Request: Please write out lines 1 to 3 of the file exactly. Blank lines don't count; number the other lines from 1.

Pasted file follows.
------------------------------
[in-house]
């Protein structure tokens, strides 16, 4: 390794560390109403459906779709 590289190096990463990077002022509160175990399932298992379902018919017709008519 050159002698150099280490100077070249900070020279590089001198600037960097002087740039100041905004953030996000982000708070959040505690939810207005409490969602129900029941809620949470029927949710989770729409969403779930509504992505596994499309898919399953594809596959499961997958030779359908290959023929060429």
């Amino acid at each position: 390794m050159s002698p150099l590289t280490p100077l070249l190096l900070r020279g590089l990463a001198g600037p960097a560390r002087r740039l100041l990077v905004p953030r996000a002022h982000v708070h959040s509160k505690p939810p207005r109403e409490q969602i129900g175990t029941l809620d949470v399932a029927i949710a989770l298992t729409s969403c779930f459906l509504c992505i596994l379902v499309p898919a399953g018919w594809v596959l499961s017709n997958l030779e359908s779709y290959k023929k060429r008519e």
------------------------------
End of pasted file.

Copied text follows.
[in-house]
């Protein structure tokens, strides 16, 4: 390794560390109403459906779709 590289190096990463990077002022509160175990399932298992379902018919017709008519 050159002698150099280490100077070249900070020279590089001198600037960097002087740039100041905004953030996000982000708070959040505690939810207005409490969602129900029941809620949470029927949710989770729409969403779930509504992505596994499309898919399953594809596959499961997958030779359908290959023929060429």
């Amino acid at each position: 390794m050159s002698p150099l590289t280490p100077l070249l190096l900070r020279g590089l990463a001198g600037p960097a560390r002087r740039l100041l990077v905004p953030r996000a002022h982000v708070h959040s509160k505690p939810p207005r109403e409490q969602i129900g175990t029941l809620d949470v399932a029927i949710a989770l298992t729409s969403c779930f459906l509504c992505i596994l379902v499309p898919a399953g018919w594809v596959l499961s017709n997958l030779e359908s779709y290959k023929k060429r008519e």